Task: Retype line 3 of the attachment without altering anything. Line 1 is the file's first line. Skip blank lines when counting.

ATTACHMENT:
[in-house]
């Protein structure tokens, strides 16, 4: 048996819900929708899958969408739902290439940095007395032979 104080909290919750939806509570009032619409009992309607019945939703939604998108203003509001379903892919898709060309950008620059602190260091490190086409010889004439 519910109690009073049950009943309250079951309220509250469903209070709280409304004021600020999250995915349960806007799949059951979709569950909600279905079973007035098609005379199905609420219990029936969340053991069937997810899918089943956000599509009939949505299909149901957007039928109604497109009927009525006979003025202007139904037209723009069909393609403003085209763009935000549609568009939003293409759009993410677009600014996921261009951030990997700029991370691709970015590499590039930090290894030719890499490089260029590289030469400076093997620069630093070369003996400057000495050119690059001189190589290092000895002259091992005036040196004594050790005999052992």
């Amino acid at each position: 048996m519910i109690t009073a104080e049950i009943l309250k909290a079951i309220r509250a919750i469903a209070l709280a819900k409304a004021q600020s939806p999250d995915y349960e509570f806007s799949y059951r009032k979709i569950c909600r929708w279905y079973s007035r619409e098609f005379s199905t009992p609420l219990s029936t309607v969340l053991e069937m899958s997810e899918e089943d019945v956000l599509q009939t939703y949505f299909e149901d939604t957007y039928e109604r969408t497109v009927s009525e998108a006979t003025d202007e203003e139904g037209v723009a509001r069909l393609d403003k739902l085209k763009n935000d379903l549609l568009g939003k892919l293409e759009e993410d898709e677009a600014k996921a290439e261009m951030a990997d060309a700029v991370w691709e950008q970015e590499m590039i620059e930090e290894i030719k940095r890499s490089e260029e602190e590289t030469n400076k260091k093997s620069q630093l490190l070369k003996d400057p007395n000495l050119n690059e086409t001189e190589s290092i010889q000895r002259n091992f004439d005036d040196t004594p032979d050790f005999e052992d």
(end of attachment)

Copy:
């Amino acid at each position: 048996m519910i109690t009073a104080e049950i009943l309250k909290a079951i309220r509250a919750i469903a209070l709280a819900k409304a004021q600020s939806p999250d995915y349960e509570f806007s799949y059951r009032k979709i569950c909600r929708w279905y079973s007035r619409e098609f005379s199905t009992p609420l219990s029936t309607v969340l053991e069937m899958s997810e899918e089943d019945v956000l599509q009939t939703y949505f299909e149901d939604t957007y039928e109604r969408t497109v009927s009525e998108a006979t003025d202007e203003e139904g037209v723009a509001r069909l393609d403003k739902l085209k763009n935000d379903l549609l568009g939003k892919l293409e759009e993410d898709e677009a600014k996921a290439e261009m951030a990997d060309a700029v991370w691709e950008q970015e590499m590039i620059e930090e290894i030719k940095r890499s490089e260029e602190e590289t030469n400076k260091k093997s620069q630093l490190l070369k003996d400057p007395n000495l050119n690059e086409t001189e190589s290092i010889q000895r002259n091992f004439d005036d040196t004594p032979d050790f005999e052992d």